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What MSP tools can learn from consumer apps

The likes of Facebook and Instagram can offer design lessons to better-engage customers with enterprise tools

Making enterprise apps more like consumer apps is not a new idea; consumer apps must engage and retain users to survive, and enterprise apps can follow their lead for better user experience (UX).

The lessons aren't always obvious, especially when it comes to mobile apps. Some are designed to steal attention, rather than offer a pleasing user interface (UI,) with the overall aim often centring on selling advertising. The UX just happens to be a neat way to sell that advertising space.

But not all consumer apps work this way. Social media apps, such as Facebook, offer a slick UI designed to keep you on the network which, in turn, heightens engagement. This means Facebook has more data it can use to better target its advertising.

A friendly UX, with users offered intuitive choices, can be used to improve enterprise apps by increasing usage, cutting down on user error, and increasing productivity. But what about MSP tools? These are used by IT experts likely to value speed and simplicity over a fancy UI; more GitHub than Instagram.

So what can developers learn from how consumer apps engage their users?

Lessons to learn

MSP employees span generations and varying levels of experience. Those from Generation X or older who grew up with DOS prompts and BASIC programming will be more comfortable in the command line. Younger staff will likely have less experience with a text-only environment, with WIMP interfaces the norm. But both are happy to use a well-designed interface that makes their jobs easier.

This is the key lesson to learn from consumer apps - people want the tools they use to make basic, repetitive tasks easy, and provide support with more involved tasks, not to fight against them. Consumer apps exist in a marketplace in which they're competing against rivals and must keep their users engaged. Developers of MSP tools may not be in such a battle, but should still use the same lessons to make the UX more engaging.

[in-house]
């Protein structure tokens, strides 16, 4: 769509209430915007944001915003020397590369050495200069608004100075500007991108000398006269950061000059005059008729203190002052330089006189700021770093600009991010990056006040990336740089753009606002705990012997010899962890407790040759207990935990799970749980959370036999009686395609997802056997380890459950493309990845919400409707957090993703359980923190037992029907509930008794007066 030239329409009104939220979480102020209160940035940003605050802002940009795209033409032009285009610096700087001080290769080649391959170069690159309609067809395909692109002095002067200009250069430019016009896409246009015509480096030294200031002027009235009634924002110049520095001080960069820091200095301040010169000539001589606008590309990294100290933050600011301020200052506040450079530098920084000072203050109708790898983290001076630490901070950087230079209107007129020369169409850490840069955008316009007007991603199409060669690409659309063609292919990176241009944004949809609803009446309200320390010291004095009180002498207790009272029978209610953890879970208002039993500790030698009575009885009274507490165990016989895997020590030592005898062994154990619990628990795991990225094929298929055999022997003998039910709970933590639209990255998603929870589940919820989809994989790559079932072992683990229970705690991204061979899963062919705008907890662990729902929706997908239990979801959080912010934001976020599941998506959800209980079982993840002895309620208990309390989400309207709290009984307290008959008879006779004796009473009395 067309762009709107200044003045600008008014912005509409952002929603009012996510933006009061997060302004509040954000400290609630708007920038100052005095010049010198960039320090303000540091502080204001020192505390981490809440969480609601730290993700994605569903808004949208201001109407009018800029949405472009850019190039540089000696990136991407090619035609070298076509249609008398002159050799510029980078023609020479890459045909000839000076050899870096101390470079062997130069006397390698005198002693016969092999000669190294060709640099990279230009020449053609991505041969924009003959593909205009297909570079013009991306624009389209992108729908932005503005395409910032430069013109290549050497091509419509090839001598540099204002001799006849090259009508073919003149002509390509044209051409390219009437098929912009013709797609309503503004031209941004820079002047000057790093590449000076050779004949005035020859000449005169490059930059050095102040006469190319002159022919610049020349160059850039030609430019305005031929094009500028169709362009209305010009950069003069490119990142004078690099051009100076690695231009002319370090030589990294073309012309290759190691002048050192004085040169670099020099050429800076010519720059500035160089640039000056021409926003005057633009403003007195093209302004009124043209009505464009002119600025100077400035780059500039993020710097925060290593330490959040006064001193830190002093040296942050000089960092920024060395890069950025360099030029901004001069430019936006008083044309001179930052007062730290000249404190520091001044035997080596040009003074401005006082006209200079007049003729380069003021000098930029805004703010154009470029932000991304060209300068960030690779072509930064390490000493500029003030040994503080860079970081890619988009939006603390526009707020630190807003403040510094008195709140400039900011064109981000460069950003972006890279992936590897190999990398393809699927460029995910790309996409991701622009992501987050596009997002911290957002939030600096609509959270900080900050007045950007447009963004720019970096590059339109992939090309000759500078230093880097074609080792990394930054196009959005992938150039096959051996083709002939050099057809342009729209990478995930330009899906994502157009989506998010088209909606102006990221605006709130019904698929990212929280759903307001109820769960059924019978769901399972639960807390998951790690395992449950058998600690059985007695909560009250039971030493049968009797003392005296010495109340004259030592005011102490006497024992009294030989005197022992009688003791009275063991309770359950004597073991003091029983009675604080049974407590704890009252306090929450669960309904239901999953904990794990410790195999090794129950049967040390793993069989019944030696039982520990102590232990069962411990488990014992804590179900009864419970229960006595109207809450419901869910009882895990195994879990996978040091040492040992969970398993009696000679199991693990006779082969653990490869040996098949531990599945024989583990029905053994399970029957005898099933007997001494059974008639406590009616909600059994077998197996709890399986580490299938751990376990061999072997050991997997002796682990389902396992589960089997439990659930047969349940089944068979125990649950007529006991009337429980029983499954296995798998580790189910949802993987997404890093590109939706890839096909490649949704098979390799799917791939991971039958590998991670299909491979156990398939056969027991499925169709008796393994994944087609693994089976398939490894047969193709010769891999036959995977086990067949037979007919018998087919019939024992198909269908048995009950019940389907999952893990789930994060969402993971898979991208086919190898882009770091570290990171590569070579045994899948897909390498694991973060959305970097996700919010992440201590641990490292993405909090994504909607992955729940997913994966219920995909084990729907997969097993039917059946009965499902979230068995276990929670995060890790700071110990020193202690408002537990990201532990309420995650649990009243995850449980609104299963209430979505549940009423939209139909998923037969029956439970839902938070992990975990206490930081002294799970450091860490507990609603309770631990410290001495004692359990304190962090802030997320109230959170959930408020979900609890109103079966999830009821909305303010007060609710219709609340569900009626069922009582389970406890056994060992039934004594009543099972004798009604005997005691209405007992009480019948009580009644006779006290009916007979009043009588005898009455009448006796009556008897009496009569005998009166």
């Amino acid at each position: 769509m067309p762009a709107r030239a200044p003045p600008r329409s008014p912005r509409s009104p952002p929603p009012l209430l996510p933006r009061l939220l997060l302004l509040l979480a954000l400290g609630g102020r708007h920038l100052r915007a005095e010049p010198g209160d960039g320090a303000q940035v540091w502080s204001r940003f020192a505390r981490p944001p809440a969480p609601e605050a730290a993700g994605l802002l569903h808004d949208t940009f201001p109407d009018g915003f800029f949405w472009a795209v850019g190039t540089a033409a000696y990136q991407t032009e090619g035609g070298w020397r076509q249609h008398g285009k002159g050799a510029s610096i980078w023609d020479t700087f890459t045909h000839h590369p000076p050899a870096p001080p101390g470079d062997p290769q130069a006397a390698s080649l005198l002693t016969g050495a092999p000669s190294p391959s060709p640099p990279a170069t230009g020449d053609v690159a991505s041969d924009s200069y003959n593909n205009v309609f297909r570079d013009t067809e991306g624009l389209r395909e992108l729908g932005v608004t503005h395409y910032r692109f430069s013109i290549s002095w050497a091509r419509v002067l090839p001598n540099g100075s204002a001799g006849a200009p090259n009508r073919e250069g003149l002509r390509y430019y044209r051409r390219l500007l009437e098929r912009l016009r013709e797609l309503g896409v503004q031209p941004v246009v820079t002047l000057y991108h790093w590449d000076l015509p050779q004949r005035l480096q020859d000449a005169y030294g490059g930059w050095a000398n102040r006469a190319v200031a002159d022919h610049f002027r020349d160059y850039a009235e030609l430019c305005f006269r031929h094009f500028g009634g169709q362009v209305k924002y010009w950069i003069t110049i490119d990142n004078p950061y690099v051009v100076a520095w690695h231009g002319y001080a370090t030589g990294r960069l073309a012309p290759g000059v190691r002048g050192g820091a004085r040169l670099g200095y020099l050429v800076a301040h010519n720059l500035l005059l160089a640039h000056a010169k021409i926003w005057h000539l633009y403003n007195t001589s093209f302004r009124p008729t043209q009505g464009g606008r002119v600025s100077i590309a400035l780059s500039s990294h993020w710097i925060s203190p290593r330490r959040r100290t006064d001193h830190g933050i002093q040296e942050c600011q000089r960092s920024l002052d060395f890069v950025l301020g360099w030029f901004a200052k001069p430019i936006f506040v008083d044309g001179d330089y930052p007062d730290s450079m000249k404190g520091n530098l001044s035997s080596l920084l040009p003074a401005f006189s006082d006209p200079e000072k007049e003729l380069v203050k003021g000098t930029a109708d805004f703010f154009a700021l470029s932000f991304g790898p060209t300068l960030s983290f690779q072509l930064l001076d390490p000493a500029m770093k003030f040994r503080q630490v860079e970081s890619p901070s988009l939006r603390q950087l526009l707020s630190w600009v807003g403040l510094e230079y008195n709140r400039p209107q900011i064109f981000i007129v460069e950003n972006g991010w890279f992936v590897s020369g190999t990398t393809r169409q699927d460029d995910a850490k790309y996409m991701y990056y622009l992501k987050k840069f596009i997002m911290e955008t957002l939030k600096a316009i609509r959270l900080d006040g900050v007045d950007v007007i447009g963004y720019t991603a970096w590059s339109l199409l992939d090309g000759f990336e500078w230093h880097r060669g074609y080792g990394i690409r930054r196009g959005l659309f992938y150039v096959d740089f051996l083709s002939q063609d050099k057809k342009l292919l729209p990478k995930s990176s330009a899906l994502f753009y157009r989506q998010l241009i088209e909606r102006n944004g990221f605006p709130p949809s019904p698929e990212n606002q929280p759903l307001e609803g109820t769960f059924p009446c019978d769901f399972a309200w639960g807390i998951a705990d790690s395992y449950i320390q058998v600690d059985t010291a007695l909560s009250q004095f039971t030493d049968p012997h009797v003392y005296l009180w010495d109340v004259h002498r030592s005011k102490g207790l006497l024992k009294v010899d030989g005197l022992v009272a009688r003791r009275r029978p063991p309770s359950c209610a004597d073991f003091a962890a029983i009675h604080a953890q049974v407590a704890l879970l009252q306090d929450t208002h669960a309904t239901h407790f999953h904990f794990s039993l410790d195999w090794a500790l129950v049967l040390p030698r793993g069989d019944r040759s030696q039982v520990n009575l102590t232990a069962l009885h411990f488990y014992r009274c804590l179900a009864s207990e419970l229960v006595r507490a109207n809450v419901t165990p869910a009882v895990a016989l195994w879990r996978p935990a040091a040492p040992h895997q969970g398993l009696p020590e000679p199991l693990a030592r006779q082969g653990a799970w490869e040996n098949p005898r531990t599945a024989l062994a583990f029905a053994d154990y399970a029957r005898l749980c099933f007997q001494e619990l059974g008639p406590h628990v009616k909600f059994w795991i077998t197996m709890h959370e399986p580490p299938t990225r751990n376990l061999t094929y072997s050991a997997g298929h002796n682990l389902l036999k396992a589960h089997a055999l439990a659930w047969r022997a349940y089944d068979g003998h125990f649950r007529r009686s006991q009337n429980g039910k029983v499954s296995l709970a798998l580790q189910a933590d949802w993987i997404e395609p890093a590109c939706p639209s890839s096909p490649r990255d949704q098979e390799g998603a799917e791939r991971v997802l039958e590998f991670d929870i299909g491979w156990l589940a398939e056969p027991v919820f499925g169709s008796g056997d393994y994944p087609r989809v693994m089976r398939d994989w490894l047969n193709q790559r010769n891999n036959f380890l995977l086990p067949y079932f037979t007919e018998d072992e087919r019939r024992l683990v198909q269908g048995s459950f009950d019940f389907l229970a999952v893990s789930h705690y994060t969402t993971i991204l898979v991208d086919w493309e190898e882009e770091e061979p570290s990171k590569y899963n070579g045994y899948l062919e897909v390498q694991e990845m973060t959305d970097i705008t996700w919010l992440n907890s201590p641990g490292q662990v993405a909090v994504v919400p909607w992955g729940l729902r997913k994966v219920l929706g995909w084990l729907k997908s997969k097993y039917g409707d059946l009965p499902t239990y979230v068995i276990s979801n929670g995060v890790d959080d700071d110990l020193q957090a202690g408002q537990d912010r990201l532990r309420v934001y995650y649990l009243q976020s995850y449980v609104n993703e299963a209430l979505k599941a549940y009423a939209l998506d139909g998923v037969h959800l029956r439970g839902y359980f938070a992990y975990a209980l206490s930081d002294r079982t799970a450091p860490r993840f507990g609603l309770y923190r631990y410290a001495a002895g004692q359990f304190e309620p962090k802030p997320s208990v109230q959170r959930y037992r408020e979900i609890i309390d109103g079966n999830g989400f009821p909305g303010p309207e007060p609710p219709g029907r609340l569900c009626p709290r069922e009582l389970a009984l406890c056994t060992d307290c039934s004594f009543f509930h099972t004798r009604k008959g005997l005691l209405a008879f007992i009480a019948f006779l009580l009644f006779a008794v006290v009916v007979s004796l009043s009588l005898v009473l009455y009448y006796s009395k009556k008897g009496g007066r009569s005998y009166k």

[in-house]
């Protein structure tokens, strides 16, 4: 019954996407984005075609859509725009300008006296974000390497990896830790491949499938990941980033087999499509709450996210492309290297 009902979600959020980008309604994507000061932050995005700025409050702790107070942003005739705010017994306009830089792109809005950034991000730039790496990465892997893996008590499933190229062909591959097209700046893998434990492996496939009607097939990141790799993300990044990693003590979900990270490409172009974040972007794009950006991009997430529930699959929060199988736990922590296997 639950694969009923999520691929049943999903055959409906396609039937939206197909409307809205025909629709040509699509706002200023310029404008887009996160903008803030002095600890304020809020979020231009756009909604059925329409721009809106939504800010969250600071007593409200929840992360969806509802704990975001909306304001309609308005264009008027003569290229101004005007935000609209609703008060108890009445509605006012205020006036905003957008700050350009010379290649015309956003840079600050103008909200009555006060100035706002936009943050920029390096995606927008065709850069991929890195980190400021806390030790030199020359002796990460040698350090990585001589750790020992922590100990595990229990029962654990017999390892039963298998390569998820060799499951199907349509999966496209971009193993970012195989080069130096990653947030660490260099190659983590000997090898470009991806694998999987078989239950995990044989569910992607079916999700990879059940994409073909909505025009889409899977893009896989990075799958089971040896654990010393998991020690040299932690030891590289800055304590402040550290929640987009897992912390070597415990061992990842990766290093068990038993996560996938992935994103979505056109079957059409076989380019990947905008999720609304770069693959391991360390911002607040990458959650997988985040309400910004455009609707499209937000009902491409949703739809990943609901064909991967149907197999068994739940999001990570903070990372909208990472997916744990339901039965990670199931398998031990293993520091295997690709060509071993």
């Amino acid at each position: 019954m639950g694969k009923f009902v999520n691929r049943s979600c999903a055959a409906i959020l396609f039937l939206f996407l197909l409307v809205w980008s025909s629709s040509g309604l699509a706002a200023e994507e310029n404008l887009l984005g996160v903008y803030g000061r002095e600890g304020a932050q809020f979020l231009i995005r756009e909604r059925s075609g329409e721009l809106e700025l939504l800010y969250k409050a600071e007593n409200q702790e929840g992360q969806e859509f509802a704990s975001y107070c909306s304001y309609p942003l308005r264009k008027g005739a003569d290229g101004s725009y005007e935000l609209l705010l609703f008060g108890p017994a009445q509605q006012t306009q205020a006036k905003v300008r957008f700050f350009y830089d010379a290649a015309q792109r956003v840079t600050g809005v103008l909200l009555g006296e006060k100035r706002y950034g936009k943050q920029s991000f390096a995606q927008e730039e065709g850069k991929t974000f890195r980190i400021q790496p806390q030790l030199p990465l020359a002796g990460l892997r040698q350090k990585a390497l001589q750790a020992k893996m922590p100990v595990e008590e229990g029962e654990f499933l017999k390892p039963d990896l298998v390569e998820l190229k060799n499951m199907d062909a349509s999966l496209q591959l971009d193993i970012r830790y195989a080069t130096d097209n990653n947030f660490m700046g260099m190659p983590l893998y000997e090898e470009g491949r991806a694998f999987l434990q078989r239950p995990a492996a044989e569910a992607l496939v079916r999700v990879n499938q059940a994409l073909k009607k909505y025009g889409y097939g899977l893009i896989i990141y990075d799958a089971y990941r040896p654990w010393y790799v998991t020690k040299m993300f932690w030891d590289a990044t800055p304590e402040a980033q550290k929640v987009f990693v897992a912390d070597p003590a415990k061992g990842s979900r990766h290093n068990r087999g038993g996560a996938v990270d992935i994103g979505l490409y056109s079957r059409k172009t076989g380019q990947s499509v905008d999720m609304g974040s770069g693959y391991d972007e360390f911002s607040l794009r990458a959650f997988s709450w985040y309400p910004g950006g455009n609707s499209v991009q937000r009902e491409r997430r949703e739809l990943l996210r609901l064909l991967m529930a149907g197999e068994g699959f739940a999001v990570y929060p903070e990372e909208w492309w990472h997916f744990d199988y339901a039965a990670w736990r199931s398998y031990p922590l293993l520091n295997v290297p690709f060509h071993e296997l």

The UI of many consumer apps has gone through multiple iterations, making them simpler and more satisfying to use with time. Smartphone design was a race to get rid of as many physical buttons as possible, thus creating a universal experience regardless of the app used. Data collected from all of the button presses and swipes on screens has also given designers an excellent idea of how people interact with systems, and what serves them best. Designers can use this data to create something engaging, no matter the audience.

With MSP tools, much can be achieved through simplicity and customisability. Not all information is always important; for example, being able to show only the endpoints that need to be patched would be extremely valuable to the user. Having to find this information in a sea of irrelevant detail makes for a poor UX.

Customisable options can also create a better experience. Just as Amazon and other shopping sites give users a choice in how stock is presented, such as the full details or a more compact view, MSP tools can do the same. Giving users full control, including the choice of interacting using a command line, mouse clicks or even touch screen, will mean they can choose an experience that works for them.

Consumer outrage also serves as a valuable lesson. While people do fear change, these objections settle over time. The use of 'algorithmic timelines' on Twitter, Facebook, and Instagram still cause complaints, however. The idea is to provide people with more of what they may want, rather than a chronological series of posts. It also helps advertisers target audiences. But it turns out that many do actually want to see everything in their timeline, in the order that it happened.